Thursday, February 22, 2007

Leipheimer Saves Lead by a Thread

Again, I'm not having the time every day to watch these stages unfold and hang on the edge of my seat as these guys ride up the edges of mountains. But it's exciting still to get an e-mail once a day with a capsule review of the latest stage. Local boy Levi Leipheimer is still leading the Tour of California as the race leaves the San Francisco Bay Area and heads south down the coast.

I don't get too excited about watching or tracking most so-called spectator sports--I'd rather be out on the field playing than sitting in the stands watching.

But I do get a vicarious thrill from watching these guys tackle roads I'd love to ride, and it does inspire me to cycle better.

Yesterday these guys rode nearly 100 miles in slightly over half the time it would take me. Well, that's how long it would take me on flat roads, subtracting for breaks--about 7 hours. They finished, with no breaks, in 3.75 hours, including a stiff ride up a mountain that probably would see me getting off and walking. Last summer, when I was in shape, I was nearly breaking myself on a ride (near home) that climbed 722 feet in 1.77 miles. Yesterday these guys attacked a mountain that climbed 1700 feet in 4 miles. That is a stiff hill, and that's a long way to go up it. And it came after 70 miles of hard riding, at a spot in the route where I'd normally be taking it easy and hoping for a little wind from behind.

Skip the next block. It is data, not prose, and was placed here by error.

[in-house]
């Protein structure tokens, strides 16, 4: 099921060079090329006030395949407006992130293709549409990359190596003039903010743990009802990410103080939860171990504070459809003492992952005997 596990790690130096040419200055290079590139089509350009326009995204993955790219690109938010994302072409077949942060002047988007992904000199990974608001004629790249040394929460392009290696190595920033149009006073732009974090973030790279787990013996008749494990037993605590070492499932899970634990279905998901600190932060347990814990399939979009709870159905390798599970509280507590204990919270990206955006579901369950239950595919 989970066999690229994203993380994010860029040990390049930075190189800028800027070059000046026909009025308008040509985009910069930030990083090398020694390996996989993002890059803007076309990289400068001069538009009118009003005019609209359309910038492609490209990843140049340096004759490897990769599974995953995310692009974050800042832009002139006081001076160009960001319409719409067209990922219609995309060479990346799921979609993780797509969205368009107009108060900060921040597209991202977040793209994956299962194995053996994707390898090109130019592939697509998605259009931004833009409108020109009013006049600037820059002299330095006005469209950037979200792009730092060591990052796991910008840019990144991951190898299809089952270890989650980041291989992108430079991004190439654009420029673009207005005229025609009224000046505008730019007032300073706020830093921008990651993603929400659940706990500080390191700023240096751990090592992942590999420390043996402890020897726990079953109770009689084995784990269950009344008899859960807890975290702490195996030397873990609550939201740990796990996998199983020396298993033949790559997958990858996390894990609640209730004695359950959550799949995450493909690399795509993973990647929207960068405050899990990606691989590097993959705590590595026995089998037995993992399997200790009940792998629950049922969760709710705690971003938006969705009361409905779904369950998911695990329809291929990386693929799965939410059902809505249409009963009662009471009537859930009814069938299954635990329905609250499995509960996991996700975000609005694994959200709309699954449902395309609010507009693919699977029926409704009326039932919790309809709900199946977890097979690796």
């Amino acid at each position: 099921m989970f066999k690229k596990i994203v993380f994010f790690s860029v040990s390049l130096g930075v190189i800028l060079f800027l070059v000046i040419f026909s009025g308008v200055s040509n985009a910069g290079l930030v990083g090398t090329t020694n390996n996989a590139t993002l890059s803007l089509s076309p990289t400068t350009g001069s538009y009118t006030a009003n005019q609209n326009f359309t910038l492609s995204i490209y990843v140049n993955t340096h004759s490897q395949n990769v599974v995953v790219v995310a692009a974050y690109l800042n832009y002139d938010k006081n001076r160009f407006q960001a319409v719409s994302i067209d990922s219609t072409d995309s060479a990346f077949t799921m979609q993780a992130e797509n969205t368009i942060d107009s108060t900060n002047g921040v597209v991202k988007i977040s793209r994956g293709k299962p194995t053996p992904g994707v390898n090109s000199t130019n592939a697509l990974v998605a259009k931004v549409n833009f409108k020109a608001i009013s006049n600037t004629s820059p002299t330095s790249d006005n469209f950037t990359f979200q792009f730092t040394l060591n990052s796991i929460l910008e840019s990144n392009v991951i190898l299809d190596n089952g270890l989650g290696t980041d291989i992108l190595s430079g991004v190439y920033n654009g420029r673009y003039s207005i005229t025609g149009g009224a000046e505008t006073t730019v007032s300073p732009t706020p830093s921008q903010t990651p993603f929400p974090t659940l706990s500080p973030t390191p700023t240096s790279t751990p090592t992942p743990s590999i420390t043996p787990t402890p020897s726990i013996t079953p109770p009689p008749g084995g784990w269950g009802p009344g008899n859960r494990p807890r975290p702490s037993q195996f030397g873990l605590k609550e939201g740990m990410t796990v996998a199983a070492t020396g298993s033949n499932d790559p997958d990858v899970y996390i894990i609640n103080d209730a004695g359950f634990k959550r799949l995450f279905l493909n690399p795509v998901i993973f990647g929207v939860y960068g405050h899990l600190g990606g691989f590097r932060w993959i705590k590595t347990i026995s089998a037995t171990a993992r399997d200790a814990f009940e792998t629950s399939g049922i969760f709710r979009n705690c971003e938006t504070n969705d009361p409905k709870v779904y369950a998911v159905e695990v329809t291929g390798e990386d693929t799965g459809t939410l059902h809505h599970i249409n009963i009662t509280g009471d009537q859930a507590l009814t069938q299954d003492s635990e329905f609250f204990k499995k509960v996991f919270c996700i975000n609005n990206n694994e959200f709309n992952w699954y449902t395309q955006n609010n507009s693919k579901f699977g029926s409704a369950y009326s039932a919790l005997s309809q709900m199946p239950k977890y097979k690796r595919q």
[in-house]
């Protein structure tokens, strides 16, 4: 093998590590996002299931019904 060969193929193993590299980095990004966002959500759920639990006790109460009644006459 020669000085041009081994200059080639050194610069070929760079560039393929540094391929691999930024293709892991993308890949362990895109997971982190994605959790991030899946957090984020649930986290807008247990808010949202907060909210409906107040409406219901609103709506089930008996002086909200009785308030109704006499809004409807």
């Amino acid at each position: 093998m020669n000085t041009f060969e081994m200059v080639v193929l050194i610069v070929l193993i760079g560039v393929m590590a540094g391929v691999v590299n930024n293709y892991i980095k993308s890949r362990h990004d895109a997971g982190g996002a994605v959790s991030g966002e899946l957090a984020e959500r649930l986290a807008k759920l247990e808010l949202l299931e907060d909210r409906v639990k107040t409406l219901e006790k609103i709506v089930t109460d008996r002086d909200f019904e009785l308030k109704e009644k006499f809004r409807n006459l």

If I rode 100 miles, I'd be ready to take it easy the next day. Instead, for these guys, the next day is a 200-km bike ride, about 135 miles.

So when I get out on the weekend and spend a couple of hours on a 20-mile ride, and come back groaning and grinning about what great shape I'm in, these guys are an inspiration to tell me that the human body can still do better, and fly faster, and have less of a belly. On a ride with spectacular vistas.

With the Tour of California, part of the excitement is that these are routes I actually could ride myself--or, in Long Beach, a route I actually have ridden parts of. A guy can fantasize about taking a long weekend and attacking some of the same roads. For the Southern California routes, I wouldn't even have to take a long weekend--just a map and lots of water.

And humility.

So my fascination with watching the cyclists is a little more than if I were watching basketball or football or some sport I'm not actively involved in. Sure, the vistas are great, and also the strategies are intriguing. But the raw power these guys put out is a headline attraction for me, because it sets a standard against which I can measure myself. And when I know a particular hill in California is a Category 1 climb, or a Cat 2 or Cat 3 or hors categorie, I can ride it with my own legs (or drive it in my own car) and understand better what the cameras are showing me in the summer when the Tour de France takes the exact same riders over legendary routes like Alpe d'Huez or some col in the Pyrenees.

Then when I go out on the road myself, even if I'm moving at only half the pace, I can put to work some of what I've learned about distance cycling, and leave my body in better shape too.

Too many words, but here are a few more: The AP doesn't know how to spell Voigt, and the way the promoter describes the scene (check out how they describe the size of the crowds, which it's heartwarming to hear).

I'll admit part of the fun this week is watching the U.S. riders do well on home roads. And yes, I'm still happy to see Levi Leipheimer clinging to his lead, even if it's by a slim thread!

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